I'm dealing with an interesting form of obfuscation. A C# program I am reversing has a central API, let's call it "Central API". This Central API has several functions that aren't exactly defined.

For example, all functions in this Central API class go something like this:

    public string SomeFunction(string name)
    {
        IServiceInterface interface = base.\u0001();
        try
        {
            if (interface != null)
            {
                return interface.SomeFunction(name);
            }
        }
        catch (Exception ex)
        {
            ...
        }
        finally
        {
            ServiceInterface.Close(interface);
        }
        return string.Empty;
    }

base.\u0001 does this:

    internal IServiceInterface \u0001()
    {
        IServiceInterface result = null;
        try
        {
            result = this.ChannelFactoryClient.CreateChannel();
        }
        catch (Exception ex)
        {
            ...
        }
        return result;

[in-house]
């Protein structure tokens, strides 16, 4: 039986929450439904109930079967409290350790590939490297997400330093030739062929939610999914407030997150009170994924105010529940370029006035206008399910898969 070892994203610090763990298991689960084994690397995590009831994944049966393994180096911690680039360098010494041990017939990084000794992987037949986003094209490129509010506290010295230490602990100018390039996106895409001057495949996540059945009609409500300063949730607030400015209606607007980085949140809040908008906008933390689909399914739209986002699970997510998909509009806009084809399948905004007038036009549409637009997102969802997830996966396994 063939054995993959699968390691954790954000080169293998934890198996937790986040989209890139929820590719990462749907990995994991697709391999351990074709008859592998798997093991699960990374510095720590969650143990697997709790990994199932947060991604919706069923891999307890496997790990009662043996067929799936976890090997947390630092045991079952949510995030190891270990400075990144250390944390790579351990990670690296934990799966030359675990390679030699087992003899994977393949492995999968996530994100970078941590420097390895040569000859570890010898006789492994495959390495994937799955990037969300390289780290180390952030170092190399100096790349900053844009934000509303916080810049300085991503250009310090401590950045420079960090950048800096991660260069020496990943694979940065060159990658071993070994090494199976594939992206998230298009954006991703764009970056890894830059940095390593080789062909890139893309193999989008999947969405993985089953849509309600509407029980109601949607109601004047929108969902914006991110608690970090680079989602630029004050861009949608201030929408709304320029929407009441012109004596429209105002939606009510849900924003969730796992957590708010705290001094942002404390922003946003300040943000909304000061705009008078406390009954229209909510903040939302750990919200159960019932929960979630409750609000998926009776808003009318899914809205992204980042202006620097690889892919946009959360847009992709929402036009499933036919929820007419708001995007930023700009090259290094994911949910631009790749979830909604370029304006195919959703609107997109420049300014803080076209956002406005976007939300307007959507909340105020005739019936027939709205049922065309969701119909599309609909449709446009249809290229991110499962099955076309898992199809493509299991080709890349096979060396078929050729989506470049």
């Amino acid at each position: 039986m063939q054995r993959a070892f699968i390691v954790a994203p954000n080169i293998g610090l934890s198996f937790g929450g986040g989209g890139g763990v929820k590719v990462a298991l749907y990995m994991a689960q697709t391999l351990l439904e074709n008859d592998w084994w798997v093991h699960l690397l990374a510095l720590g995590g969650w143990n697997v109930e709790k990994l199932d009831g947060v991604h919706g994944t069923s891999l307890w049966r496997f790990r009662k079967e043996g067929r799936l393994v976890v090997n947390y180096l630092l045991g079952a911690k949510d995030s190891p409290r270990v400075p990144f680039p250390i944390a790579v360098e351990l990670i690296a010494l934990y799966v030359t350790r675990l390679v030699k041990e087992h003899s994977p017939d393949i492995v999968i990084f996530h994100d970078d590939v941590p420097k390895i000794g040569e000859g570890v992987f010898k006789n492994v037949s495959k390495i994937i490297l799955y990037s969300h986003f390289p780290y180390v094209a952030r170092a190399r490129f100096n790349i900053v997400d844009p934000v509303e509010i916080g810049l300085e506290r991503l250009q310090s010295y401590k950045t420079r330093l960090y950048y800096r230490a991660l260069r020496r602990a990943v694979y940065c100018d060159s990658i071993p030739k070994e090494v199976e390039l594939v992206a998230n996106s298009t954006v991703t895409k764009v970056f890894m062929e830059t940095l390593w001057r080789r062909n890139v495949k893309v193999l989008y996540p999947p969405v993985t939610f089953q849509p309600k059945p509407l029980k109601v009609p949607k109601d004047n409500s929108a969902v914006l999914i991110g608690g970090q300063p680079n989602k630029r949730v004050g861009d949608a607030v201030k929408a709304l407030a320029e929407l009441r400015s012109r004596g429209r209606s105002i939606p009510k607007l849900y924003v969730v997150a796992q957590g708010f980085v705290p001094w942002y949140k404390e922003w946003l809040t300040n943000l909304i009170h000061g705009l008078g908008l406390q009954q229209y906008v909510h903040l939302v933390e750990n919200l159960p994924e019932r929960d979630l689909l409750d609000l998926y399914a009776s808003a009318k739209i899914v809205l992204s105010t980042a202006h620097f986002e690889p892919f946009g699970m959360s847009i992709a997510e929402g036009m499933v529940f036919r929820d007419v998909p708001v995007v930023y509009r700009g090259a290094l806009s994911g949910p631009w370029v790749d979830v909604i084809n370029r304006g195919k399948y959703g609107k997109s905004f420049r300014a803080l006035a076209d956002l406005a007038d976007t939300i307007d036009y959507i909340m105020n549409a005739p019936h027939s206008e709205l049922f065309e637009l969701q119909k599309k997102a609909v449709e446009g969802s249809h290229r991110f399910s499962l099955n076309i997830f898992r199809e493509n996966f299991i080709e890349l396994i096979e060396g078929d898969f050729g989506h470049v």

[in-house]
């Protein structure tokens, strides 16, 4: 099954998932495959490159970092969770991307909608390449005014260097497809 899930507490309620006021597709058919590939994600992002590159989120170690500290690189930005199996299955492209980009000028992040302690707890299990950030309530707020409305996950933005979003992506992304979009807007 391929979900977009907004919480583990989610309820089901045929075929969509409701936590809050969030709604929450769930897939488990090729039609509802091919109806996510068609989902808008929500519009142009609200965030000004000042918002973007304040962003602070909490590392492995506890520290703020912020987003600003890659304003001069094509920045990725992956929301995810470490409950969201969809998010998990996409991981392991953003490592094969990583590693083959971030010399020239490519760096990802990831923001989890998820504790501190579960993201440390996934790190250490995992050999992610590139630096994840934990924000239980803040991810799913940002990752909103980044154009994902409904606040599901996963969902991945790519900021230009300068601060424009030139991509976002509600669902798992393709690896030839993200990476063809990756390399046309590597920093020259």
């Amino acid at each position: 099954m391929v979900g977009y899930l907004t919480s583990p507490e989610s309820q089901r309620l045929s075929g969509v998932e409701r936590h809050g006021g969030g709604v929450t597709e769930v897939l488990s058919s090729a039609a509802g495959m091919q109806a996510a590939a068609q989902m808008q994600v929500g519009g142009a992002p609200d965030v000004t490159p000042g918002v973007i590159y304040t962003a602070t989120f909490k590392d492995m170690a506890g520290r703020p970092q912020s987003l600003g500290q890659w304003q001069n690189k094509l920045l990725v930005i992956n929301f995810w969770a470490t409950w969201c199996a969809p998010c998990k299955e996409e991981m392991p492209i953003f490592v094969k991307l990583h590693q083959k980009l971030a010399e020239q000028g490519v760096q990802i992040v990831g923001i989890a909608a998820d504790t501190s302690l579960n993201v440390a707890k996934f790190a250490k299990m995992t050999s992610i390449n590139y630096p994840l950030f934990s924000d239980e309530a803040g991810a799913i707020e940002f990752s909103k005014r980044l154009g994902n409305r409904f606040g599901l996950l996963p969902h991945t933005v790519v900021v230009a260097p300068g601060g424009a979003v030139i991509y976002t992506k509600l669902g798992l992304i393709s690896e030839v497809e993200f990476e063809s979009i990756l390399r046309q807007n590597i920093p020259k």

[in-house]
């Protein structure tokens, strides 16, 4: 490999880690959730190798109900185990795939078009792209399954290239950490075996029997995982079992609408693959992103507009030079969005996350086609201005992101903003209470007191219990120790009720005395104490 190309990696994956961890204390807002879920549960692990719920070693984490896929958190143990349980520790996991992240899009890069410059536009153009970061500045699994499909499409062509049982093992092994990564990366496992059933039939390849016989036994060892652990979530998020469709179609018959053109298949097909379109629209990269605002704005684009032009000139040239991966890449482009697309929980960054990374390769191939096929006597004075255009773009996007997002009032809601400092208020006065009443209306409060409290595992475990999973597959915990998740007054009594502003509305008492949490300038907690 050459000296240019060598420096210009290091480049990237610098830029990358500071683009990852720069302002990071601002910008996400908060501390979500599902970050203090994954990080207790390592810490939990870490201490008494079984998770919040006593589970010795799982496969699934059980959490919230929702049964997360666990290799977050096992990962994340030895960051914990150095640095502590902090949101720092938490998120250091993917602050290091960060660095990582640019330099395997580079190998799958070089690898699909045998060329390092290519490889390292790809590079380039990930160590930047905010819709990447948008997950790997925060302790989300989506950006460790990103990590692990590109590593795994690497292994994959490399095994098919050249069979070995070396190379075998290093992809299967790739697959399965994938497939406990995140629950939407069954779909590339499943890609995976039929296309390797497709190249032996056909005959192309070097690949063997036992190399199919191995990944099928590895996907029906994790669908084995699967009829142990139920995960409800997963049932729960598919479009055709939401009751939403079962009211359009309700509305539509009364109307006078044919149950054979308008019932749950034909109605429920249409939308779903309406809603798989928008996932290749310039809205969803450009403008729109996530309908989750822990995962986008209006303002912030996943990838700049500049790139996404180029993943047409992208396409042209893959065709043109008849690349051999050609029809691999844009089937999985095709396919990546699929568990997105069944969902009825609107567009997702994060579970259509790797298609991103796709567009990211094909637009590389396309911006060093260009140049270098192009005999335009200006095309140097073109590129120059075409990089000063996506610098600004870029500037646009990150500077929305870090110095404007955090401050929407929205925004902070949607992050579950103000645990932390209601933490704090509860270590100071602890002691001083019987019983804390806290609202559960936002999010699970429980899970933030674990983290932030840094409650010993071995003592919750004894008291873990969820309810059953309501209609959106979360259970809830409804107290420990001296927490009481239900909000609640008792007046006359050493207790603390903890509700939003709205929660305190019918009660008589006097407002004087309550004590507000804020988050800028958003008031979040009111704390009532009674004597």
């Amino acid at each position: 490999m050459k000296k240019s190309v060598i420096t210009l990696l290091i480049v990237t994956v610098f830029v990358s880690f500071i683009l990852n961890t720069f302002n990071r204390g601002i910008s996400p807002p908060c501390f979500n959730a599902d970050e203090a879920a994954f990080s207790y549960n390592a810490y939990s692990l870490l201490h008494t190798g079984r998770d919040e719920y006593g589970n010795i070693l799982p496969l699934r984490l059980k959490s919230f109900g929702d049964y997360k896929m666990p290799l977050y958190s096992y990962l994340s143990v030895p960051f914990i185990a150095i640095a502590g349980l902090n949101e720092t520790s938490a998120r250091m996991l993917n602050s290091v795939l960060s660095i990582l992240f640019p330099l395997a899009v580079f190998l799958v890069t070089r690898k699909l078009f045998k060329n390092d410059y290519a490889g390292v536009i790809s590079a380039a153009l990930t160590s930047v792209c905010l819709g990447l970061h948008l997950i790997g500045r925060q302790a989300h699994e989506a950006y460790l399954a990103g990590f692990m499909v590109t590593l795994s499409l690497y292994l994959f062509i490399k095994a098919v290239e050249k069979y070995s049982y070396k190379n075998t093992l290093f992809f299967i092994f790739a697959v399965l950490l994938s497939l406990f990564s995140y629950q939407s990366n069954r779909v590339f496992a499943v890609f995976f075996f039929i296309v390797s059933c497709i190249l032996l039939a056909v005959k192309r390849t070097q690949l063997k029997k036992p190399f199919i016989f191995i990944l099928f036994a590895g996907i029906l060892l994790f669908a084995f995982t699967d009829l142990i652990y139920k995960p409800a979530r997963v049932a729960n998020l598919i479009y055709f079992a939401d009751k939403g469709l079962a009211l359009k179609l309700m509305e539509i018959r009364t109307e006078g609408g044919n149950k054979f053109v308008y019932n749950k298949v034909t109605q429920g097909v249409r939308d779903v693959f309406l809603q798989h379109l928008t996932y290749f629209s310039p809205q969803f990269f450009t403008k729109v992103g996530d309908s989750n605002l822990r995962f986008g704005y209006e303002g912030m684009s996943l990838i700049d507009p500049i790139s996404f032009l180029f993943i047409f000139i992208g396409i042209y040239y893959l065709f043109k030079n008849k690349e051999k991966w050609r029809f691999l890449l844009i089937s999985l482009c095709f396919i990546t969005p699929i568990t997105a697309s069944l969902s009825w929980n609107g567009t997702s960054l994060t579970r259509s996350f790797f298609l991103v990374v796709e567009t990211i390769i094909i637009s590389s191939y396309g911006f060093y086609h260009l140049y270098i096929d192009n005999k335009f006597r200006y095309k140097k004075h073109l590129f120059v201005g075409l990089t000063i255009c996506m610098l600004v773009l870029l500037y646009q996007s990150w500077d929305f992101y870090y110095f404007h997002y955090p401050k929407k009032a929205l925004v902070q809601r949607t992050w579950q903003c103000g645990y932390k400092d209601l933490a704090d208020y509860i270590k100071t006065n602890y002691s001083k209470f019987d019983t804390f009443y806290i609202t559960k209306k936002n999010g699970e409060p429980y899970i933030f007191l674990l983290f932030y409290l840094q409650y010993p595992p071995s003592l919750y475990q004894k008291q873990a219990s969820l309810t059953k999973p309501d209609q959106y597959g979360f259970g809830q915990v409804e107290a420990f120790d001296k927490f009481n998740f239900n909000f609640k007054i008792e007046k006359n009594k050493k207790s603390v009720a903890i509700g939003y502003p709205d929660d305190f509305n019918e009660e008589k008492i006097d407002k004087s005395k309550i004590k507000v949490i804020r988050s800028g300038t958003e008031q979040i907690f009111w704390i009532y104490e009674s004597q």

}

base.\u0001() returns an object with the type "System.Runtime.Remoting.Proxies.__TransparentProxy" (found while debugging), but when I viewed the value while debugging, there was no member function "SomeFunction" or any other functions. The object includes various information, but nothing that seems to hint to the true location of "SomeFunction".

Does anyone know the next steps I should take to find "SomeFunction"'s true location (maybe what to look for in the object)? For reference, some modules of this project were obfuscated with SmartAssembly, and even after de4dot "successfully" cleaned them, nothing changed.

  • as far as I remember ChannelFactoryClient was used with WCF communication to send/receive requests to i.e. web services. Does this program communicate with an external service? Maybe the code you are looking for is there? Can you share the binary? – Paweł Łukasik Oct 10 at 4:01
  • Hi @PawełŁukasik , upon looking further into the object, I see a uri that accesses a net.pipe//. Could it be that the actual code is running in a different process? Thanks. – Rob Gates Oct 10 at 15:46
  • Yup. Might be the case – Paweł Łukasik Oct 10 at 16:06
  • @PawełŁukasik Hmm, checking out the process in Process Hacker 2 shows no handles to named pipes with the same name (or other file handles too). Any tips on how to track down the second process and find the handler there? – Rob Gates Oct 10 at 16:15
  • it could be in the same process too. As for the tracking down the code - not really sure if there's one way. Just analyzing the binary and slowly building the knowledge about it. – Paweł Łukasik Oct 10 at 16:31

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